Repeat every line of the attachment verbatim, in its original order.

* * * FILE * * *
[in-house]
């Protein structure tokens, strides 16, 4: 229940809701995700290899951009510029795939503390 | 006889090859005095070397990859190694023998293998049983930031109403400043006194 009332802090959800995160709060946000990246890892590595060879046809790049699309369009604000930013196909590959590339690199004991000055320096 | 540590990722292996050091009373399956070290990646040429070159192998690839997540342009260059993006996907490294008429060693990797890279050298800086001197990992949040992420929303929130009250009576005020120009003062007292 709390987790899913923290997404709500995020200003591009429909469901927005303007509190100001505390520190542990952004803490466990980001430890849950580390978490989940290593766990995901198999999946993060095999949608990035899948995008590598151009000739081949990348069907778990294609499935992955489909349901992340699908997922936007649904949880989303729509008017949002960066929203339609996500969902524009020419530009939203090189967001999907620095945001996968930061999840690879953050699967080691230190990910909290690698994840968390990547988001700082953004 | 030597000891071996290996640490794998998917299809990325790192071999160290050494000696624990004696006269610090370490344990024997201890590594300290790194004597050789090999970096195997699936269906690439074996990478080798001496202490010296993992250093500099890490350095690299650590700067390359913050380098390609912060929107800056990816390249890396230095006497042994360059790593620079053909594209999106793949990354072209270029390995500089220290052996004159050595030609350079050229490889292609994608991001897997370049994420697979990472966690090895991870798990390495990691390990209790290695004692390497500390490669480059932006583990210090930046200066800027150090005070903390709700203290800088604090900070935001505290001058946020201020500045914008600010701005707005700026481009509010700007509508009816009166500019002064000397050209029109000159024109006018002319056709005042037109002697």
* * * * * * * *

[in-house]
């Protein structure tokens, strides 16, 4: 229940809701995700290899951009510029795939503390 | 006889090859005095070397990859190694023998293998049983930031109403400043006194 009332802090959800995160709060946000990246890892590595060879046809790049699309369009604000930013196909590959590339690199004991000055320096 | 540590990722292996050091009373399956070290990646040429070159192998690839997540342009260059993006996907490294008429060693990797890279050298800086001197990992949040992420929303929130009250009576005020120009003062007292 709390987790899913923290997404709500995020200003591009429909469901927005303007509190100001505390520190542990952004803490466990980001430890849950580390978490989940290593766990995901198999999946993060095999949608990035899948995008590598151009000739081949990348069907778990294609499935992955489909349901992340699908997922936007649904949880989303729509008017949002960066929203339609996500969902524009020419530009939203090189967001999907620095945001996968930061999840690879953050699967080691230190990910909290690698994840968390990547988001700082953004 | 030597000891071996290996640490794998998917299809990325790192071999160290050494000696624990004696006269610090370490344990024997201890590594300290790194004597050789090999970096195997699936269906690439074996990478080798001496202490010296993992250093500099890490350095690299650590700067390359913050380098390609912060929107800056990816390249890396230095006497042994360059790593620079053909594209999106793949990354072209270029390995500089220290052996004159050595030609350079050229490889292609994608991001897997370049994420697979990472966690090895991870798990390495990691390990209790290695004692390497500390490669480059932006583990210090930046200066800027150090005070903390709700203290800088604090900070935001505290001058946020201020500045914008600010701005707005700026481009509010700007509508009816009166500019002064000397050209029109000159024109006018002319056709005042037109002697």